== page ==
The “Fable” trilogy is something of an odd bird. The first game was as generic and plain as vanilla ice cream, and about as flavorful. There was nothing new to it, there were no memorable events, the world was as linear as a straight line, and I couldn’t tell you what the plot was even if creator Peter Molyneux held a gun to my head.
“Fable 2,” on the other hand, brilliantly evoked a fantastic version of a Dickensian tale while still not quite sticking the landing in terms of storytelling (the whole point of the series being that you create your own tale inside of an overarching story that you can only solve one of two ways). The world was unique and overflowing with personality and character. The quests were creative, the game had energy to it, the addition of a dog as partner was perfect, and it looked beautiful. Tragically, the story rolled over and died three quarters of the way through, but just playing the game itself was so much fun that even managing an inventory from Hell wasn’t enough to detract from the enjoyment.
So now “Fable 3” comes along and what does it do? Rip off “Fable 2” en mass, jettison the inventory management entirely, craft an outline of a story where the mid-way point has you becoming king only to have to scrounge every penny in order to afford to face a kingdom-destroying enemy which is en route to your doorstep, and expand the physical boundaries of the game world of Albion.
The result is a mishmash where “Fable 2” lovers will be in Heaven, veterans of the series will appreciate some of the updates but (rightfully) consider them minor, and gamers who come to the series fresh will find a fantasy RPG that plays it safe from start to finish. To be fair there is a great deal of content here that is quite fun to play and the entire game is charming top to bottom. Several quests will surprise you with how clever they are (the D&D nerds for starters), and the villain is genuinely scary and menacing.
Maybe this is why I keep playing it night after night…
Despite the claims of always presenting the player a choice of whether to be good or evil… oh wait, that’s what the game does. Well, isn’t that a bit, um, limiting? I mean, it’s not like role playing games in the past haven’t given players multiple options to choose from per conversation where the results alter the entire game around them… oh wait. So, what does “Fable 3” have to offer that other RPGs don’t? Well, um, not much then. Well aren’t you a sodden lot of ungrateful folk? What did you expect? Golden chickens flying about that let you ride on their backs as they sail across the skies? Well, I suppose they could rip-off “World of Warcraft” for “Fable 4” but, hang on then, “Fable 3” has quests! Lots and lots of quests! And you get to own whole towns too! You know that sod what you didn’t like in the third grade? Here you can buy his house, evict him, then yank up the rent like you’re puttin’ on your trousers and charge him an arm and a leg to live in his own house! How’s that?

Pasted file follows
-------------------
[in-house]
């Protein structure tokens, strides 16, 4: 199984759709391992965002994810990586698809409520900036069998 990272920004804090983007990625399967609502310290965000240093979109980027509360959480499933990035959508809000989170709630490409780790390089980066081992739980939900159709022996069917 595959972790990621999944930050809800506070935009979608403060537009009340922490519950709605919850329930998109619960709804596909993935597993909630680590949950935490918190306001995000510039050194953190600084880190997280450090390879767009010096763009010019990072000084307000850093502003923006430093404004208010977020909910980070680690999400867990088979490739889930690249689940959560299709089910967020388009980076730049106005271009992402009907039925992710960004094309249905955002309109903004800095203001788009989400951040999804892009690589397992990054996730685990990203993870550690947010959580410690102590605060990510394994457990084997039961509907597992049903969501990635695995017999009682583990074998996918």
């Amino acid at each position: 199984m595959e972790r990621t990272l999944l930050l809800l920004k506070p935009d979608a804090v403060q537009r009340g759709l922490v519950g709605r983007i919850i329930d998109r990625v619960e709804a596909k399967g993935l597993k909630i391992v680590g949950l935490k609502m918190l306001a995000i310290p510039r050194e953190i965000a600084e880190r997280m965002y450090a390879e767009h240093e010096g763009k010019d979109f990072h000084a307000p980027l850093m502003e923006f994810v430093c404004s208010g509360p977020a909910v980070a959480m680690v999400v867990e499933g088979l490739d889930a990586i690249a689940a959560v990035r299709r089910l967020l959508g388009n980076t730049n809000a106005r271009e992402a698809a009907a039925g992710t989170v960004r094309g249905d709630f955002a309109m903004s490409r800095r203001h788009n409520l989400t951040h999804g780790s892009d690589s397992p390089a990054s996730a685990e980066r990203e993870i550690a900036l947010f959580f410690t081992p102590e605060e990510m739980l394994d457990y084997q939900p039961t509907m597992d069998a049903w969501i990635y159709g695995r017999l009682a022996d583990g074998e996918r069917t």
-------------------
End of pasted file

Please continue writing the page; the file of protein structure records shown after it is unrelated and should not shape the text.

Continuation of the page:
In case you were curious, the preceding paragraph is pretty much how every conversation in “Fable 3” plays out regardless of circumstances. It doesn’t matter whether you’re talking to a ghost as a spiked ceiling slowly descends on you and he’s the only one able to let you out, or if you’ve just rescued a damsel in distress who now fancies you more than the boyfriend who hired you to find her in the first place. Everyone has their quirks and their problems with life and will then proceed to tell you all about it at length. This may see quirky and/or humorous in merry ol’ England, but after the 300th NPC starts prattling on about their mum or their spouse, you’ll start to consider just how many NPCs you can slaughter before going full-tilt evil.
Hey Lionhead, it’s not considered great writing when every NPC sounds like they’re reading the dialogue from the same character. Just a helpful FYI from me to you.
Yet I keep playing it night after night…
One thing Lionhead got absolutely right was the look of Albion. As gorgeous as it all was in the previous installment, the world has simply exploded in terms of size as well as detail. Walking through Bowerstone Marketplace is an entirely different affair this time. The layout is the same, but it’s deeper, the buildings are taller, the detail is much more nuanced, and it feels far more like a city at the height of an industrial revolution. The entirety of the game feels just as expansive and historically accurate (sans magic of course) as the backwater holes such as Silver Pines look and feel like a group of travelers decided to stop and stay right where they were while the more industrialized sections of Bowerstone feel plucked straight from the late 1800s.
But be careful when cranking the video settings too high. One of my main beefs with the series is Lionhead’s obsession with light bloom on practically everything. If you up the settings too high, the bloom becomes so overpowering it’s like staring into the sun. Also, my machine is a pretty solid rig top to bottom but it did chug ever so slightly with everything turned up to an 11. I dropped the draw distance down to a slightly elevated level, reduced shadows down to about ¼, and voila – a visually stunning game that runs perfectly fine on my machine. The series currently verges on going all-in with a steampunk vibe, something I wouldn’t have much of a problem with to be honest. As it stands, the cities feel like they were lifted straight from the pages of a Dickens classic while the more remote areas are appropriately harsh towards weary travelers.